What is the future for Edinburgh’s community backgreens movement?

Appropriately it’s being held in one of their fifteen communal gardens – Strawberry Fields in Leith, near Easter Road.

People from all over the city have come today, to eat together, and to talk about the future of the organisation. As I write, they are splitting up into enthusiastic workshop groups to discuss what they want to happen next.

This is a critical time for the project.

Despite it’s success in founding so many community gardens, impressive sites with raised beds, fruit trees, and safe spaces for children and families, ECBA lost its Climate Challenge funding this spring.

Greig Robertson, who founded ECBA in 2006, opened the meeting by explaining that the two paid members of staff – including himself – were now out of work, and that the organisation would need to decide whether it should -and could continue, just run by volunteers.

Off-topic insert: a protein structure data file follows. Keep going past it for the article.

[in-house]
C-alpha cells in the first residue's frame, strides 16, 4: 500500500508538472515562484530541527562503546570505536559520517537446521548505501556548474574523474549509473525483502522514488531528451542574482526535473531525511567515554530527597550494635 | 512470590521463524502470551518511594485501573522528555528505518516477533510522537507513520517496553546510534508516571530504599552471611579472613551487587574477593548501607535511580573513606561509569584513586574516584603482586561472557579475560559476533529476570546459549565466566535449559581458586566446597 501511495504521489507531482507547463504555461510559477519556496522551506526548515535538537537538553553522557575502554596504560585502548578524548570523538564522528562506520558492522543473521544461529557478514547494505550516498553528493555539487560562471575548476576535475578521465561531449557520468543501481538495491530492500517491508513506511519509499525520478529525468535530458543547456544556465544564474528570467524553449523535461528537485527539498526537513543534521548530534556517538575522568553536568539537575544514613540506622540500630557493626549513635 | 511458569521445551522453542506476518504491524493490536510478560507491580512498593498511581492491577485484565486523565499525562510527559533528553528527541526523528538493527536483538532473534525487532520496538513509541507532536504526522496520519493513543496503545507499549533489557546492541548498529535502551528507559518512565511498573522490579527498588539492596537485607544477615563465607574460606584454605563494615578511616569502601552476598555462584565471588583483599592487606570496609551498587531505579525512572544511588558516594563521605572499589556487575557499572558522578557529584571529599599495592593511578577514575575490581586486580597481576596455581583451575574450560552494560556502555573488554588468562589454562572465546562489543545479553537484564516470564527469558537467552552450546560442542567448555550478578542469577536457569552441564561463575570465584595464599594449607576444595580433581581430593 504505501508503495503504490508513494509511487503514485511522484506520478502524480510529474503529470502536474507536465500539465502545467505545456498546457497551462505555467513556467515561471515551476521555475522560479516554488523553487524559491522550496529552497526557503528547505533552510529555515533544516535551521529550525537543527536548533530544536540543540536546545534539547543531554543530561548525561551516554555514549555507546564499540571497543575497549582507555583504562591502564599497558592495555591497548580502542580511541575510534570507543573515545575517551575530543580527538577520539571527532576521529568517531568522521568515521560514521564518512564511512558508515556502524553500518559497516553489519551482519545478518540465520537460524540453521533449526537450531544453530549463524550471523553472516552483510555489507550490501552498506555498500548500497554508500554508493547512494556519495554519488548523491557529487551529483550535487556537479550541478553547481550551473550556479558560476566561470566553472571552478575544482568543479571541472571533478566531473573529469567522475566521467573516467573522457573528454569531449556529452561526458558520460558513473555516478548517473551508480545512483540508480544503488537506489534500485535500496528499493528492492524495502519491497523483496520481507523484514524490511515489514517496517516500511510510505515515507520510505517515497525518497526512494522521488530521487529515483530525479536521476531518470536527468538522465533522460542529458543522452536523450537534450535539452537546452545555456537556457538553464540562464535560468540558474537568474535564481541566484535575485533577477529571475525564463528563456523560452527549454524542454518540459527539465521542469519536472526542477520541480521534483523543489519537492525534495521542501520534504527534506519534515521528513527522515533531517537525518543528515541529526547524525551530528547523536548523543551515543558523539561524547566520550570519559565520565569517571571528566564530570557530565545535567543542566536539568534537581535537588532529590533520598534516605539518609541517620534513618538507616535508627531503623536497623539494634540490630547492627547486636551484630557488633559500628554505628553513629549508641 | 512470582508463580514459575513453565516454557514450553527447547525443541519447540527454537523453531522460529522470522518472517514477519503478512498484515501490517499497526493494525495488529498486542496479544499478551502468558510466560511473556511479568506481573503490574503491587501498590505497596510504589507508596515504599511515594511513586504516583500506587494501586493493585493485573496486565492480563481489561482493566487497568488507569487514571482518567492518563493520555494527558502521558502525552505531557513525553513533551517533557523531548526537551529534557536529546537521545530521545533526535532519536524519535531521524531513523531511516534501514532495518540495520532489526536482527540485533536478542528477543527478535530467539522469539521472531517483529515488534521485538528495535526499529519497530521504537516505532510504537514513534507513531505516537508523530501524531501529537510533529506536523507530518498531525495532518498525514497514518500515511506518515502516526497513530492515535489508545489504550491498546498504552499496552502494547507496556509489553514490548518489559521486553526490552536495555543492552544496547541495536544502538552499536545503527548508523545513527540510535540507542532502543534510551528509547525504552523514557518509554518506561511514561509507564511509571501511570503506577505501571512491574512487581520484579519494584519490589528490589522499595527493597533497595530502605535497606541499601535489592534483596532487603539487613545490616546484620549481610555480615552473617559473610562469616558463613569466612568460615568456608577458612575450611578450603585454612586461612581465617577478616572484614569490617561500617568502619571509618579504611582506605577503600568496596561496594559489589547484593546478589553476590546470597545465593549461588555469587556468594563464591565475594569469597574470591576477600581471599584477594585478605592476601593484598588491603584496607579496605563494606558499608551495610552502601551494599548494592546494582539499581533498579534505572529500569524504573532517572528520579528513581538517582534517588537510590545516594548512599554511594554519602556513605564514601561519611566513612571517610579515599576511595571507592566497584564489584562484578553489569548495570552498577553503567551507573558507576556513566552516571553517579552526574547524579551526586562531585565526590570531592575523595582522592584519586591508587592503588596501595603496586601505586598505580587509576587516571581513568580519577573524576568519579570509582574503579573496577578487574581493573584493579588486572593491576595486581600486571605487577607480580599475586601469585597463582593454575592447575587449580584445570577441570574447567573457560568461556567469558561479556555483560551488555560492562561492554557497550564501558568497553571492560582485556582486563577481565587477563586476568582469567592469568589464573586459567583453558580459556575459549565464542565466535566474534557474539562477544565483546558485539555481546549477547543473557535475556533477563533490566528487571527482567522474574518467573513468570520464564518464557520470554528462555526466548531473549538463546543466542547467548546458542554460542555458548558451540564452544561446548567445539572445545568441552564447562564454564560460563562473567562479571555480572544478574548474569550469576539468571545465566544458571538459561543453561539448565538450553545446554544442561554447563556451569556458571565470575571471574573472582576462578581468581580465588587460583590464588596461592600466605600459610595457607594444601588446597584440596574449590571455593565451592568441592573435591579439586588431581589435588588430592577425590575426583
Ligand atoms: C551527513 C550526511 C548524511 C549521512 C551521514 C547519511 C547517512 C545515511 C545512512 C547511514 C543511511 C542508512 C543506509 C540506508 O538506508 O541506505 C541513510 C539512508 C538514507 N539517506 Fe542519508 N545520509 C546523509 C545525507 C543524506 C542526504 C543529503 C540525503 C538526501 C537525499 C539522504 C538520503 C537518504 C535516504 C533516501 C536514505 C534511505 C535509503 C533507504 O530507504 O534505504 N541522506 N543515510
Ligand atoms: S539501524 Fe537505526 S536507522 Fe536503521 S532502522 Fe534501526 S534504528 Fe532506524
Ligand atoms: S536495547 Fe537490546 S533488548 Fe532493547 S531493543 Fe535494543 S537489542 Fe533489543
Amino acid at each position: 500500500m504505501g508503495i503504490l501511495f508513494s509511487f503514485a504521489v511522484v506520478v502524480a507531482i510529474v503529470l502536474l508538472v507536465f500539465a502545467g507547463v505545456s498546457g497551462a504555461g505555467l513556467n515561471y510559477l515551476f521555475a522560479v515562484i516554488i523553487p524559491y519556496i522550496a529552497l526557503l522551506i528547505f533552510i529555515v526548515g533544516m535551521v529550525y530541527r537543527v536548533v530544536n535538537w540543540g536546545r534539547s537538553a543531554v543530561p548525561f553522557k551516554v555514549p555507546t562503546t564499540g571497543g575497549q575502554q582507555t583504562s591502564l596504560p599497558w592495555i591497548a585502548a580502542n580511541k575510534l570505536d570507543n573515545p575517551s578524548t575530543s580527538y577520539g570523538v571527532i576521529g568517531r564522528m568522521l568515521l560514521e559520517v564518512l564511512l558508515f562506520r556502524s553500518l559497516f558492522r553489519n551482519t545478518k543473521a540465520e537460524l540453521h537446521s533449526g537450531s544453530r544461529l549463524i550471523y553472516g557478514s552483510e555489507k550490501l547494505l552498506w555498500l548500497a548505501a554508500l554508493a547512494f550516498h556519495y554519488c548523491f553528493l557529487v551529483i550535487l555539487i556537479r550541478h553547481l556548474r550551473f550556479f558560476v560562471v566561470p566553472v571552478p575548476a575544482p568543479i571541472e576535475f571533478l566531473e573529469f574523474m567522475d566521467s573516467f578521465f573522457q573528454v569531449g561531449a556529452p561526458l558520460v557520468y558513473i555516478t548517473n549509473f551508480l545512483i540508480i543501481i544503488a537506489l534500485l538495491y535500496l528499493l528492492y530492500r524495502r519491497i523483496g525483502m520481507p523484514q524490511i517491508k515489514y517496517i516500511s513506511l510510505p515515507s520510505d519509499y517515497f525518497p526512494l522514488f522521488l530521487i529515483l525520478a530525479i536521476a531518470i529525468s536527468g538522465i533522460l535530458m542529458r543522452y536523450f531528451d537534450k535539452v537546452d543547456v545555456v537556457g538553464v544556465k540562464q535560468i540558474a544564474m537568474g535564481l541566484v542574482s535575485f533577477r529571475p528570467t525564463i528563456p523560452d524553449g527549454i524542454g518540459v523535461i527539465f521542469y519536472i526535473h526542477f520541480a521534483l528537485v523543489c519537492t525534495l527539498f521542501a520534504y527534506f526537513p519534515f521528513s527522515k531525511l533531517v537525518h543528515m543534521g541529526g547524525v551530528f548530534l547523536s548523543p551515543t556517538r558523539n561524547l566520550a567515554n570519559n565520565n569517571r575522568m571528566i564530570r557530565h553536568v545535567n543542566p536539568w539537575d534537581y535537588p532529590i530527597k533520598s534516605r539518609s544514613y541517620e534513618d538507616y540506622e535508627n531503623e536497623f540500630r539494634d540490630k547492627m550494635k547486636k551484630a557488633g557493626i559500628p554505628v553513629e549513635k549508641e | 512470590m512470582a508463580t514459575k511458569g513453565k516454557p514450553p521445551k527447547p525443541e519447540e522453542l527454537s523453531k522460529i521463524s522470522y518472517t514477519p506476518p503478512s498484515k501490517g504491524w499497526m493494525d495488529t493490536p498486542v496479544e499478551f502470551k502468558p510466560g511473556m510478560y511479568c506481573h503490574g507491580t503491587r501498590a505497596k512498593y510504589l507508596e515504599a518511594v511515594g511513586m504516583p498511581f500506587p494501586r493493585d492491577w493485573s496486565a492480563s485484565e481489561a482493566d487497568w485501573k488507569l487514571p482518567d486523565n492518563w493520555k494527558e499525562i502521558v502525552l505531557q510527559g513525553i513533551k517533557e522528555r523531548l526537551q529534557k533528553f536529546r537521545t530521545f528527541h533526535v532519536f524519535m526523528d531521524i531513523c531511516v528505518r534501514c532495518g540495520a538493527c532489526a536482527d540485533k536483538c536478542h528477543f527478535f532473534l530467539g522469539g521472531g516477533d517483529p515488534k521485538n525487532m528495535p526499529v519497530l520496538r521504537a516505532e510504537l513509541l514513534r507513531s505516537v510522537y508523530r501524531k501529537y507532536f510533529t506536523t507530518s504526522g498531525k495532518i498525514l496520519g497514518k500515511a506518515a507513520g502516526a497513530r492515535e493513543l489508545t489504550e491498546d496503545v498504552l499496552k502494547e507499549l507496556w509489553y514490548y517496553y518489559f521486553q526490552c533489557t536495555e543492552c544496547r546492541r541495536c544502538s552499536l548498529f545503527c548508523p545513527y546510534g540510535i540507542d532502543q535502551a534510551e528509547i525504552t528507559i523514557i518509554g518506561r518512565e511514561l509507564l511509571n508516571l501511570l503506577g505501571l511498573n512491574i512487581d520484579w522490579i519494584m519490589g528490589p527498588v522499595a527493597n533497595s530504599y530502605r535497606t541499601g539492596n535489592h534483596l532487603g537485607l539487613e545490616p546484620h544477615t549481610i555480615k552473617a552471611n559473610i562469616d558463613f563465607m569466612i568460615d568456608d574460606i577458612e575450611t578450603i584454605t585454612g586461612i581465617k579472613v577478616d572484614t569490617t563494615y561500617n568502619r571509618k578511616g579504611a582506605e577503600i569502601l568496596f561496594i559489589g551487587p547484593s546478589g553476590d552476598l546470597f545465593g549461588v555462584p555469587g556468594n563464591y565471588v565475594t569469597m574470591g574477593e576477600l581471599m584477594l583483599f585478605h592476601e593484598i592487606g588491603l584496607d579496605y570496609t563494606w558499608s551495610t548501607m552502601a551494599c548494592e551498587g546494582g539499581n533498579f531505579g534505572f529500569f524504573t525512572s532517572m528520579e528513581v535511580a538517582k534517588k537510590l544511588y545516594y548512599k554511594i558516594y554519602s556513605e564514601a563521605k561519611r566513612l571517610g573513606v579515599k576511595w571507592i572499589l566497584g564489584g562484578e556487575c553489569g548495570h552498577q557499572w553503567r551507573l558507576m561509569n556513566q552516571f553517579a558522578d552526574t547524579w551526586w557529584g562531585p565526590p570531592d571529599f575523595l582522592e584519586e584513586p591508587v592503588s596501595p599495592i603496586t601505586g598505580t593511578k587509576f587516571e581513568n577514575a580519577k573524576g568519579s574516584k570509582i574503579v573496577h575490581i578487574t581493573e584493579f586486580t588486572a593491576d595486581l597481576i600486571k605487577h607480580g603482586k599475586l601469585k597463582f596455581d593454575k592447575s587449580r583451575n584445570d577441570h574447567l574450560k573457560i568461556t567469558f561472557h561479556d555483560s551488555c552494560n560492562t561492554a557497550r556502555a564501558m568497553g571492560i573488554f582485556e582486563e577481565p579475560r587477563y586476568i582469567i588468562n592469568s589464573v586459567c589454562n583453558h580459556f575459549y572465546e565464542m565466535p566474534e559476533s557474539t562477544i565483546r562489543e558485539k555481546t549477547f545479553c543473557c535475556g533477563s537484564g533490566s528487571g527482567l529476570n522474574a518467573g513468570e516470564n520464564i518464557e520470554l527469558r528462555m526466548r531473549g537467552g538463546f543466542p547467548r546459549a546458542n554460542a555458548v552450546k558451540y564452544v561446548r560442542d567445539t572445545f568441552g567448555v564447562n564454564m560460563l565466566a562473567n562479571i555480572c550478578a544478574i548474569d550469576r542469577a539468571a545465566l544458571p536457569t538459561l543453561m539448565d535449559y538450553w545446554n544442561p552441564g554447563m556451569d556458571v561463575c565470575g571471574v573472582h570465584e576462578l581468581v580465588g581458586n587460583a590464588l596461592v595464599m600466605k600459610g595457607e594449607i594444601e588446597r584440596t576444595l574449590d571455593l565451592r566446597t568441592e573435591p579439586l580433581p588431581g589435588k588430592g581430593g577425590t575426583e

But though there has been no vote yet, it seems clear that there is enormous energy and commitment from the people here to do just that. After enthusiastic discussions in small groups, they are full of ideas of how to take things to the next level – both improving the existing sites, and creating new ones.

As well as reclaiming neglected backgreens, the project has also delivered many grow-your-own workshops, and workshops in everything from cider making, collecting wild food, to joinery – the big communal garden table we ate at before the meeting was made at one of them.

Fortunately, those workshops already pay for themselves, and should be able to continue. 145 people came to the workshops at the Sunshine on Leith site, for example.

But it seems ironic that a project that fulfils so many ideals, in terms of local food, creating communities, and healthy living, should not be able to secure funding to expand.

Greig himself now hopes to continue his work as a consultant, possibly working with communities elsewhere in the city, like the Calders – and he’ll continue to work on the board of ECBA.

But whether the project will continue to thrive and grow in the city now depends on people power – not just on his vision of how the city’s communal gardens could be.

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